The 'we' in grief
29 November 2021
Grief is a common experience, but something that can be difficult to talk about. For National Grief Awareness Week, UCL student Esther Ambrose-Dempster gives her words of advice to fellow students.
We rarely pay much attention to grief and how to cope with it, until we find ourselves caught in it. It can be really tough, so maybe that’s why we avoid the subject, and the feelings it evokes. Scarily, it reminds us of our mortality and that of those around us, including our loved ones. And it also brings up questions like ‘why are we here?’ Difficulty in knowing how to react and process grief, in knowing and understanding how we feel, can make it really isolating.
This National Grief Awareness Week (2 to 8 December), here are three thoughts I’m shining a light on, from my personal experience with grief. Exploring and validating what we each feel in response to grief, whether this aligns with what is expected or not, can help us manage.
Ultimately whilst nothing will make it disappear, knowing we are not alone can provide some comfort.
A common shared experience
There is often a taboo around grief, which can contribute to feelings of isolation when we’re going through it. But as a fact of life, grief is one of the most common shared experiences.
Grief, caused by loss, is often born out of love. Most of us can understand and empathise, from going through similar experiences. As Helen Keller wrote, "We bereaved are not alone. We belong to the largest company in all the world - the company of those who have known suffering".
It is similar to loneliness or feeling like we don’t belong. As Matt Haig so poignantly covers in The Comfort Book, these feelings are some of the most common causes for people seeking therapy. This again creates a huge community of people, all with loneliness paradoxically in common. Uniting us in our humanity and our vulnerability, ‘isolation is as universal as it gets’.
The individuality of coping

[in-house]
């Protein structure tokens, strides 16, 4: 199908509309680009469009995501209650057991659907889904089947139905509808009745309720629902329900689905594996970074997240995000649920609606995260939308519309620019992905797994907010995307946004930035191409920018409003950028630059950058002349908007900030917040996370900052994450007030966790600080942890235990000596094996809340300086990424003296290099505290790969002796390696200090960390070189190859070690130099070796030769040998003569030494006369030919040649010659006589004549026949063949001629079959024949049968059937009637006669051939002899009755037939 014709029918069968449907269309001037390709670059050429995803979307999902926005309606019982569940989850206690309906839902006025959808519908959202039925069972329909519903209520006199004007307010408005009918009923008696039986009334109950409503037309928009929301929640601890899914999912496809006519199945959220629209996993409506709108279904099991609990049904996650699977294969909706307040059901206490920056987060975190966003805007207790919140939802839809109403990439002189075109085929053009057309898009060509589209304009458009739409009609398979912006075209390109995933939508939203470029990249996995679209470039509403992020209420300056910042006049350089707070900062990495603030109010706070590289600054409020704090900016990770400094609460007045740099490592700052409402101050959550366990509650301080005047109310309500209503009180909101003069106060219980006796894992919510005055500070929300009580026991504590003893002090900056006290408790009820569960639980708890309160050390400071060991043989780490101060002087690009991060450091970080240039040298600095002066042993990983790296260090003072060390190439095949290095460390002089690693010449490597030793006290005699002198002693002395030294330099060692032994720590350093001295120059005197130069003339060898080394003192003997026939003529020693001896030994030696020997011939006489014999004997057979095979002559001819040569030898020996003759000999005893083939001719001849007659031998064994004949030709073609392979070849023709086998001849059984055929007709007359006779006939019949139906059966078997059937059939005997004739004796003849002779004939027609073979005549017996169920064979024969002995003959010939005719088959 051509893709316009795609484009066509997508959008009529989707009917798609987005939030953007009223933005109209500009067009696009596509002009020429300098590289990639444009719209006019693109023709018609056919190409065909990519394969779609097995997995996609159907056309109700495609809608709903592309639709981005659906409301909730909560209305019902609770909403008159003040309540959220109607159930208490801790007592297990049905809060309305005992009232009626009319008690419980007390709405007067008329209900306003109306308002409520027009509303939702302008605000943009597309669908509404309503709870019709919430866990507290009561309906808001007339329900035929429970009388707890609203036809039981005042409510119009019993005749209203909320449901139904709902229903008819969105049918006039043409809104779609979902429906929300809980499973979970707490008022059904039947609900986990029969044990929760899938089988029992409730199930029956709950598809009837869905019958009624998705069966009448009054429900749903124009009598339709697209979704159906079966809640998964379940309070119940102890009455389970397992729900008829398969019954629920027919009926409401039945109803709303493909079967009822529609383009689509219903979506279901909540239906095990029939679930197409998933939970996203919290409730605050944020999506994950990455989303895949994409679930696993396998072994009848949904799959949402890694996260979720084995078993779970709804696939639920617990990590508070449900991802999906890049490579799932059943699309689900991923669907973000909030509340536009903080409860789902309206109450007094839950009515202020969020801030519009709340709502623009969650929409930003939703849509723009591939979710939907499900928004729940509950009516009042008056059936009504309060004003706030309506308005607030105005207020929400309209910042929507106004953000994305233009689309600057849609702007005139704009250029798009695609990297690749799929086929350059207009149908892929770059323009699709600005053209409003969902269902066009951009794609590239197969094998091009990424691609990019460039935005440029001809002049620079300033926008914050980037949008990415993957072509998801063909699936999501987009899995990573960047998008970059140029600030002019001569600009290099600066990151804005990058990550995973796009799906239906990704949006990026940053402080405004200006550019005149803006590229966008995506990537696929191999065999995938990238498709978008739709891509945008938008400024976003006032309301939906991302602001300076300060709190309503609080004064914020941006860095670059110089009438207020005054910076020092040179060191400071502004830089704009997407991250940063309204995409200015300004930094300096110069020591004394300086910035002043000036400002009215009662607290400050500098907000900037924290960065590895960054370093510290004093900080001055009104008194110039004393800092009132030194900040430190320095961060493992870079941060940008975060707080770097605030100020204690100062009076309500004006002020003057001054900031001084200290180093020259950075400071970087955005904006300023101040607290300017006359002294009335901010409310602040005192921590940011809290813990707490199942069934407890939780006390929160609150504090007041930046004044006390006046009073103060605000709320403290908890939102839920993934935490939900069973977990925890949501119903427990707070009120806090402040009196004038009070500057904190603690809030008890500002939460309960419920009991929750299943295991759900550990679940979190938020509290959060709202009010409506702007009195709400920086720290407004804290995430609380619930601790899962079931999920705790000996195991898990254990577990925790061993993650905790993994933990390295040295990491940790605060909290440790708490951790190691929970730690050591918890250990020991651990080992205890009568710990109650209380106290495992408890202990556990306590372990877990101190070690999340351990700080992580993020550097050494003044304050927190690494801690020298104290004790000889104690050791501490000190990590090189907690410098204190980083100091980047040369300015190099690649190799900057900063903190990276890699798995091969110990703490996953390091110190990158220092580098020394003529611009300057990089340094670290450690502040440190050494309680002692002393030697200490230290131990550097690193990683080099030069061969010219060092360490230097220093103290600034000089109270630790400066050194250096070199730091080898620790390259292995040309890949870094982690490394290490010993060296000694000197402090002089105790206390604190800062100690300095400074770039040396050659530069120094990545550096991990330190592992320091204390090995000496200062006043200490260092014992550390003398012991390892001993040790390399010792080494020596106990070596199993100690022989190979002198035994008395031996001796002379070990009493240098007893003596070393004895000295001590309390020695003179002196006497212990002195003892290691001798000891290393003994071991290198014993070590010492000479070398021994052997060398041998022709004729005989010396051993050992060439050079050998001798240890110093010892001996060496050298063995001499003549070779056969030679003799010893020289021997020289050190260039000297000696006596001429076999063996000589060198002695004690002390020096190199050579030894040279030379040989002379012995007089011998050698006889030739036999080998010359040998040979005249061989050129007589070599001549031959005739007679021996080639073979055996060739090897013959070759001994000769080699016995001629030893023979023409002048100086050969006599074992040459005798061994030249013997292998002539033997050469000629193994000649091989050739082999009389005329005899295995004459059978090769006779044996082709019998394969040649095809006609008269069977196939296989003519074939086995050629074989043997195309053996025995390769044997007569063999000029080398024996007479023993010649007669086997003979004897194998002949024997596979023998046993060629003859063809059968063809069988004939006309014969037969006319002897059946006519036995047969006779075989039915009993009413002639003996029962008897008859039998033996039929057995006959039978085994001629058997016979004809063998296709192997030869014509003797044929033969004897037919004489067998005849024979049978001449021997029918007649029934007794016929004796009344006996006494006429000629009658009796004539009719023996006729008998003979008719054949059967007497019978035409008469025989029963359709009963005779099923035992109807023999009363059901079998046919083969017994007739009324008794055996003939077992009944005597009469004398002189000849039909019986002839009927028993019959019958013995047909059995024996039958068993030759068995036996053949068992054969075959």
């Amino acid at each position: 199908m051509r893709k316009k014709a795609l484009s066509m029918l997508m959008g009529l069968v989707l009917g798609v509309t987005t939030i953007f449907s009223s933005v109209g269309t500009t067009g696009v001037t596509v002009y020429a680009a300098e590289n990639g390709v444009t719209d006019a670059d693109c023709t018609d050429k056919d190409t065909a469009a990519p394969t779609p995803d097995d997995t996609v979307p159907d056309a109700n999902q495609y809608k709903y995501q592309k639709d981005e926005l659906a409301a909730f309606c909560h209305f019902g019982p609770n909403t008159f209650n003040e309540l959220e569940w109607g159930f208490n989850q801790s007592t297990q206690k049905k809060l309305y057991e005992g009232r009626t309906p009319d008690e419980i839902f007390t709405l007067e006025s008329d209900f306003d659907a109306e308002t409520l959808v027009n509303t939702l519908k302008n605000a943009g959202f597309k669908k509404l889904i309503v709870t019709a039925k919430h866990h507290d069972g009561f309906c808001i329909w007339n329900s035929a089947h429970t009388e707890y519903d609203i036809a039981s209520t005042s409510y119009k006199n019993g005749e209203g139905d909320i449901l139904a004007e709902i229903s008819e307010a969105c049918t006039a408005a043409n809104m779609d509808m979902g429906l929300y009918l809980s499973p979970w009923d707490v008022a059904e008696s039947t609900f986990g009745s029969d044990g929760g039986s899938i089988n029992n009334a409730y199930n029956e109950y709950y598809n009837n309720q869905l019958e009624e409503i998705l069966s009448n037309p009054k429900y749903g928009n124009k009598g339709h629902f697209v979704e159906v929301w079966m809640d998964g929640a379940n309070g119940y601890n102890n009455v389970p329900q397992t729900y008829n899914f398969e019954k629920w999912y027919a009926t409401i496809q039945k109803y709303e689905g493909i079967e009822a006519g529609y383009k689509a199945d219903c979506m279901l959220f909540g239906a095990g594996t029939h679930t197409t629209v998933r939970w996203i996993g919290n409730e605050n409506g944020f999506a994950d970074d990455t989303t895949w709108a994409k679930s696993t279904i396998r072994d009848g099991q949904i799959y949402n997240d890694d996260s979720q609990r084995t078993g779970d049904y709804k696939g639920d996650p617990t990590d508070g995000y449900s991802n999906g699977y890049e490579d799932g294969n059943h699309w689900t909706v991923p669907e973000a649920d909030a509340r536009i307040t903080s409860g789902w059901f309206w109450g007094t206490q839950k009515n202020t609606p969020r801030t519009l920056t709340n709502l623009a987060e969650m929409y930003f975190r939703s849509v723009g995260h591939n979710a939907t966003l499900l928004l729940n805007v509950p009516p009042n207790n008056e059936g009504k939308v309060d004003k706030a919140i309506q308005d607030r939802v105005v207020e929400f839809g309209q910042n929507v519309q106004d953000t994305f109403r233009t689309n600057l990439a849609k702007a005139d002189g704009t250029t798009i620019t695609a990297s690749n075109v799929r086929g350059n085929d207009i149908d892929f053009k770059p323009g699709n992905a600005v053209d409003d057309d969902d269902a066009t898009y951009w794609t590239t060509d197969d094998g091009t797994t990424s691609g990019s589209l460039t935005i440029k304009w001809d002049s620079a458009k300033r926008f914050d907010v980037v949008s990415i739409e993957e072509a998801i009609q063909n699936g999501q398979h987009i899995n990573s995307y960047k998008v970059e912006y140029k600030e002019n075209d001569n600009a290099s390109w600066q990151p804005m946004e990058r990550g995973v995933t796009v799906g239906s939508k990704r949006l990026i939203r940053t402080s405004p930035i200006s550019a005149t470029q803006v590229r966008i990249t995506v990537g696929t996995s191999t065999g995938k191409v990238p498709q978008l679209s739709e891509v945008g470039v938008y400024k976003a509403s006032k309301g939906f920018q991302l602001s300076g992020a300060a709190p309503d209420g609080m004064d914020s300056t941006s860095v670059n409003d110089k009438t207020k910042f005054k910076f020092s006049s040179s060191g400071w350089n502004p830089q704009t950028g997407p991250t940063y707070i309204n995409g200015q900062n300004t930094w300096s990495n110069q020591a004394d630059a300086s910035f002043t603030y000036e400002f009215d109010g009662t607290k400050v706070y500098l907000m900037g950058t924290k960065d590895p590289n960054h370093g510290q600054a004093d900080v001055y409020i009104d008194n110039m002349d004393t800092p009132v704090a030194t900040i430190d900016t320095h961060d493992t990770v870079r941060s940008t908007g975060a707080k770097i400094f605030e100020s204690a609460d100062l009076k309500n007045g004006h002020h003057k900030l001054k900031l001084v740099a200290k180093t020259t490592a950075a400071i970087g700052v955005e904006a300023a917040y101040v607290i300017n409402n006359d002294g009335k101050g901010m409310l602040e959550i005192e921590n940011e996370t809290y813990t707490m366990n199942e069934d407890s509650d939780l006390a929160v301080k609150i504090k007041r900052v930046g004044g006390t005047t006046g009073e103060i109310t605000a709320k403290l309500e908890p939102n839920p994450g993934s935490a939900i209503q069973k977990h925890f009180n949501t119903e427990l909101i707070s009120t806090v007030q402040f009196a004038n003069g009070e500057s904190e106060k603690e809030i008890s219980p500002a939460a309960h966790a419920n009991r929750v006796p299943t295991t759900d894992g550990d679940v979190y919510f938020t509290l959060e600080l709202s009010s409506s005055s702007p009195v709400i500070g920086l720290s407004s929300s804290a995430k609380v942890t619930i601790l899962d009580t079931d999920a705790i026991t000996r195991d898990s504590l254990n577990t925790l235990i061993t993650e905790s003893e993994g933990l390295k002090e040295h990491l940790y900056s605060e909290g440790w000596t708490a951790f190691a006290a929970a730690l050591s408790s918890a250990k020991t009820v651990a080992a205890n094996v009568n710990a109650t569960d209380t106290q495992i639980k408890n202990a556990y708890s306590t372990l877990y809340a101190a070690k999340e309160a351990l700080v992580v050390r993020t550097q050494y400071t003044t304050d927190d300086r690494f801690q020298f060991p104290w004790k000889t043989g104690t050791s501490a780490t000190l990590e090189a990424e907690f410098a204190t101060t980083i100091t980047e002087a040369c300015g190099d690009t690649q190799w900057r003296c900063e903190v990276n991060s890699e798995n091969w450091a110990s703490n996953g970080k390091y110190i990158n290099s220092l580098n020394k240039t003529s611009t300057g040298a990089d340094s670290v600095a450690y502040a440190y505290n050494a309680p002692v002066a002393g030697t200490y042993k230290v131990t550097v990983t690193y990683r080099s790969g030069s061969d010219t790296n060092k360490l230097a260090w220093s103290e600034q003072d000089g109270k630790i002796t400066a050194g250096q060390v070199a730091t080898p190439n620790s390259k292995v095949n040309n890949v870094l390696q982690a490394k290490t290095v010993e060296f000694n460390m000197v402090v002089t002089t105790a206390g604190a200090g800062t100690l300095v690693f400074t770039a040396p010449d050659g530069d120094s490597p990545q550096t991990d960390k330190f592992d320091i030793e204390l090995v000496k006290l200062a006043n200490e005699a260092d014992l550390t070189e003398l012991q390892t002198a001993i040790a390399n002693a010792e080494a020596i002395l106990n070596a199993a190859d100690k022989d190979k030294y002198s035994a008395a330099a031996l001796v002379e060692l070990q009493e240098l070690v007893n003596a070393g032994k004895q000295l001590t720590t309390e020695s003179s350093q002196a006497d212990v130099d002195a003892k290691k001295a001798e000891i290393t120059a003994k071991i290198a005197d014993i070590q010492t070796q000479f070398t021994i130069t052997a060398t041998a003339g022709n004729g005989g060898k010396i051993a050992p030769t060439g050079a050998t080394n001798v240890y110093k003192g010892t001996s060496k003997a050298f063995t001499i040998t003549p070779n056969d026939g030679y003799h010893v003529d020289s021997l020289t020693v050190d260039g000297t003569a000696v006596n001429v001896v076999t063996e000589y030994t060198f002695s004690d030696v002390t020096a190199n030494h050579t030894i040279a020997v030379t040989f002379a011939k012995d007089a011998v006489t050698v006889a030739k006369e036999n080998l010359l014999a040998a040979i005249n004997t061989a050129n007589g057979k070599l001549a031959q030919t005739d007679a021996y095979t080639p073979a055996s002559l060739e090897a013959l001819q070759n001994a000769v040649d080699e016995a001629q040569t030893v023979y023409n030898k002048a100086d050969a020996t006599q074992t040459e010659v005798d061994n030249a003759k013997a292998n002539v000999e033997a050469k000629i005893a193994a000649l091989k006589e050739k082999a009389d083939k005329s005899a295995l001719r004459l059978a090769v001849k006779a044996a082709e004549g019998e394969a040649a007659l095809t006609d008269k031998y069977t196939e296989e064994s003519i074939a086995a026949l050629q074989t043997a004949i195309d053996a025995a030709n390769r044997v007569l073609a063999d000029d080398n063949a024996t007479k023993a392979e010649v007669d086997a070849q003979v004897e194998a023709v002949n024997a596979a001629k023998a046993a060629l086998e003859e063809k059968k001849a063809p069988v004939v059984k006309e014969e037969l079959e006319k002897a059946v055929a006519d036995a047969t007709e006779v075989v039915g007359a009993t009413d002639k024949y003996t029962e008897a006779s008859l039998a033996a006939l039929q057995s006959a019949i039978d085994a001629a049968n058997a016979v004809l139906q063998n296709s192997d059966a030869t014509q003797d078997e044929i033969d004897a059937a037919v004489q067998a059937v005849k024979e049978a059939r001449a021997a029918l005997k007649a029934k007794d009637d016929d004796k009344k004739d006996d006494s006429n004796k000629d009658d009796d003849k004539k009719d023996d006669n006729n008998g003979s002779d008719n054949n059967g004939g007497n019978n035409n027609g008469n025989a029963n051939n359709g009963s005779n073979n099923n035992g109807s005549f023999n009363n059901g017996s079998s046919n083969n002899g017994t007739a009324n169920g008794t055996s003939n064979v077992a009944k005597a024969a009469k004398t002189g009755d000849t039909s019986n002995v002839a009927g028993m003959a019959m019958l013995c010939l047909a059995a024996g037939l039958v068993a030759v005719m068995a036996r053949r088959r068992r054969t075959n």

The difference between these shared experiences though, is the unique nature of what each of us feel when grieving. It’s utterly individual. While there are typical feelings associated with it, everyone will travel different paths in their coping mechanisms
Some need to ‘let it all out’, but others won’t. This is okay. We might feel happy and experience waves of grief, and that is also okay. There’s no list of emotions we ‘should’ feel whilst we grieve.
This said, recognising symptoms and emotions is a useful way to make them less scary. Symptoms are both physical and mental, and can be caused by neurological responses to grief. ‘Broken heart syndrome’ is a temporary increase in stress hormones and neurochemicals released. It causes physical symptoms like chest pain and shortness of breath. Some might experience depression, also commonly temporary. And these can be worrying if not understood.
Acknowledging the physical and mental effects won’t necessarily heal the symptoms, but by making them a known entity, they’re not as frightening, especially if we feel alone. It also gives us the best chance possible to cope with them. Understanding the science behind grief may help some.
Time as a healer
There’s a reason that we have all heard this phrase before. Cliché or not, the time element is personally what I have found most comforting. Knowing that moving forward through time, how I feel will be surrounded by more life, gives me hope for the future. (This concept was first explored by Dr. Lois Tonkin.)
Until chronological time and distance from the trigger start to help, we must give ourselves patience and time to cope as well. Some might carry on as normal, or fill all their time. Others will need to move towards and accept the feelings encompassing them. However we cope, time will move forward. As it does, waves of grief tend to become more manageable and spread out. Remembering this might provide a little hope. [Image credit: The Ralph site.]
Help is there
Letting people in at this time can be difficult. If you do, grief is something your lecturers, tutors and department will be able to make allowances for in terms of deadlines, attendance etc. This might help alleviate some of the pressure and stress your mind and body are going through.
There are also people out there ready to listen if you want to talk to someone. It is likely they will have been through something similar on some level. Resources and links for signing up are at the bottom of this page.
In these moments it is even more important to remember to be kind to ourselves. Self-compassion can be tricky, but it can make difficult times slightly easier, and help us move through them. Though we are likely to feel lonely at points, we are never alone. We belong to the largest community of people to ever exist.
Support available from UCL
Esther Ambrose-Dempster, PhD Chemistry